# An asymmetric bet on interest rates

[ finance ]

In a classic scene of No Country For Old Men, Javier Bardem’s character ominously asks a shopkeeper: “what’s the most you ever lost on a coin toss?”. The shopkeeper says that he doesn’t know – this is probably quite a reasonable response given that for a fair coin, one has little reason to make a bet since your expected value (EV) is zero. Yet retail investors seem to make coin-toss bets all the time: they conclude that based on their analysis, a certain stock is a buy (i.e it has positive expected value). But they often forget to account for model risk – the risk that their analysis itself is faulty.

There is plenty of research to show that in actual fact, the buy/sell decisions of (retail) investors may as well be coin flips. Steve Cohen, the legendary hedge-fund manager, points out that his best portfolio managers get the direction of stock movement right only 56% of the time. However, the key to their success is the asymmetric payoff. When they are right, they ride the stock up to significant gains, but when they are wrong they are quick to cut losses. Let’s assume that whenever they are right, the stock goes up 30%, but if the stock is going down they will cut their losses at 5%. The EV is then calculated as follows:

$\text{EV} = 0.56 \times 30\% + (1-0.56) \times (-5\%) \approx 17\%$

Hence despite the “low accuracy”, the expected return on a single trade is an admirable 17%. We can use EV calculations to understand the profitability of all kinds of trading setups – some funds choose to make bets that have a less than 5% chance of being right, but will return 100x if they are. Other players, particularly market makers and option sellers, choose to make fractions of cents on every trade, but often have significant tail risk. In this post, I want to present an idea I had at the start of summer for an asymmetric bet on US interest rates.

## Outline of the pitch

It was July 2019: the height of the trade war, Brexit uncertainties alive as ever, people wondering if the decade-long bull market was going to come to an end (having forgotten about December 2018) – all eyes were on the Federal Reserve and it seemed that every day financial news sources had a different analysis of what would happen to interest rates. I was reading the Financial Times when a statement popped up that really excited me:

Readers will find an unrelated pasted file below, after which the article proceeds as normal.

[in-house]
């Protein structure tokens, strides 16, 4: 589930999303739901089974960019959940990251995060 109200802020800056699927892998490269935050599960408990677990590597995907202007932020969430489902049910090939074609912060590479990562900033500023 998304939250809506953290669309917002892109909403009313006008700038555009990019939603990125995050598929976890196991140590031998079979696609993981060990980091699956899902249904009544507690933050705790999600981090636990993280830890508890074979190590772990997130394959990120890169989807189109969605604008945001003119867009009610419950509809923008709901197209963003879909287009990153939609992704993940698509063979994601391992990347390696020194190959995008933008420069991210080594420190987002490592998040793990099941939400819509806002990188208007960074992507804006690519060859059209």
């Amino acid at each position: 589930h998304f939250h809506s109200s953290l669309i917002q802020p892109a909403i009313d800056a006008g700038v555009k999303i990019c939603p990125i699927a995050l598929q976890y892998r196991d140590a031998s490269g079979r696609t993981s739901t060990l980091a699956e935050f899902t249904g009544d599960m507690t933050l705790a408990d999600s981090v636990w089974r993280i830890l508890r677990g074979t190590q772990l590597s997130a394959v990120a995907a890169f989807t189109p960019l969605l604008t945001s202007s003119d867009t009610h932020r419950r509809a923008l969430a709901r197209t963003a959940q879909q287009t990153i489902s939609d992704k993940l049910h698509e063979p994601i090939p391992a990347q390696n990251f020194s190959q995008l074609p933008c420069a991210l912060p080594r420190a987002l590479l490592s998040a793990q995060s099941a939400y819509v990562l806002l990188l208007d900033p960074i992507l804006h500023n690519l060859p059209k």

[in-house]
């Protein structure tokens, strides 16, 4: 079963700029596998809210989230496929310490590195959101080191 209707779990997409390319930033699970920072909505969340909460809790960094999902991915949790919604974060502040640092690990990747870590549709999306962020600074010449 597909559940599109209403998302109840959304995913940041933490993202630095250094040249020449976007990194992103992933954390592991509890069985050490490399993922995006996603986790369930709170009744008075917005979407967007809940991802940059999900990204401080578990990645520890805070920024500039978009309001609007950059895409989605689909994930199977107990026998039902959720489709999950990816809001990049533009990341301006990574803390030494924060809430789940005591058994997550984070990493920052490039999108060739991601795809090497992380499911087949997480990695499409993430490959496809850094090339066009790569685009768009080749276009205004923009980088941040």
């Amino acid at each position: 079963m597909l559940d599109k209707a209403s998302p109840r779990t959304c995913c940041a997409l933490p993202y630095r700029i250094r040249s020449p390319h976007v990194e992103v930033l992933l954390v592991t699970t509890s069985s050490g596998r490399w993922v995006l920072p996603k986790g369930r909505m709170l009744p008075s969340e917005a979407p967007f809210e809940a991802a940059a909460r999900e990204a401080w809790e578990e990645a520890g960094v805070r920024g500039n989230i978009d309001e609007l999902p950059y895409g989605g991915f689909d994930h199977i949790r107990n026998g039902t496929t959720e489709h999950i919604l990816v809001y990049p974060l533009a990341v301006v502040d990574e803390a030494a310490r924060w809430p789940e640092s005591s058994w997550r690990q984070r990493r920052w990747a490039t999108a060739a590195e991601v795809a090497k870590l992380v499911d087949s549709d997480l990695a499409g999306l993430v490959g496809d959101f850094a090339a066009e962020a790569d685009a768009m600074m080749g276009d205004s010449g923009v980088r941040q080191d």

the market is pricing in an 100% probability of a rate cut of 25bps or more

This statement provides an interesting opportunity to make a positive EV bet because of the asymmetry it presents. When the market is so confident that interest rates will be cut, you are getting excellent odds to make a bet on the opposite outcome (i.e rates held constant or increasing), even if you think that’s quite unlikely.

Concretely, my proposal was to make a hawkish bet, i.e betting that interest rates will either stay the same or go up. Because the market thinks that there is an “100% chance” of a cut, if the rates are indeed cut, then I wouldn’t pay much for being wrong. However, on the off chance I’m right, my payoff could be large.

In the rest of the post, we will discuss how to actually bet on interest rates, how the market-implied probability of a rate cut is calculated, and a post-mortem of my pitch.

## The Federal Reserve and interest rates

Banks in the US are legally required to keep some cash in the Federal Reserve. Amounts in excess of this minimum reserve can be lent as an unsecured loan to other market participants; the interest rate on these loans is the Federal funds rate.

These loans are negotiated by the borrowers and lenders (who are usually financial institutions). Why, then, do people always talk about the Fed hiking/cutting rates? The answer is that although the Federal Open Market Committee (FOMC) doesn’t set interest rates, it does set a “target rate”. This is more than just words, because the Fed can conduct open-market actions to help move the overnight rate towards its target – this typically consists of either buying or selling government bonds. For example, when the Fed buys government bonds, there is more money in the system so people will pay less to borrow money (i.e interest rates go down).

## Fed funds futures

A forward contract is an agreement between a buyer and a seller to transact in a particular quantity of some item, at a specified date and price in the future. For example, a soybean farmer might want to lock-in a sale price for their soy beans before the harvest and might thus agree to sell 5,000 bushels exactly 6 months from now (May 2020), at a price of 8.85 per bushel. Come May 2020, the farmer delivers the soybeans to the buyer and is paid $\$8.85 \times 5000 = \$44,250$.

## Conclusion

Unsurprisingly, the Fed decided to cut rates by 25bps, citing weak global growth and trade tensions. However, I don’t think this pitch was incorrect. The point is not that I thought rates would be held steady, but that I was willing to assign this outcome a higher probability than the market was.

I ended up pitching this idea, together with three other students, to a panel of managing directors at J.P. Morgan as part of an industry insight event. They were sceptical initially, but were quite intrigued once I had made it sufficiently clear that this was really a play on market expectations rather than interest rates directly. On a side note, I knew that a successful pitch here could result in a front-office summer internship offer at JPM so perhaps there was another dimension to this asymmetric bet…

If there’s anything you should take away from this post, it is this: I am certainly not claiming to know more than economists about what the Fed is going to do. What I am saying is that whenever the market is so sure that something is going to happen (or never going to happen!), there could be a good opportunity for a highly asymmetric bet.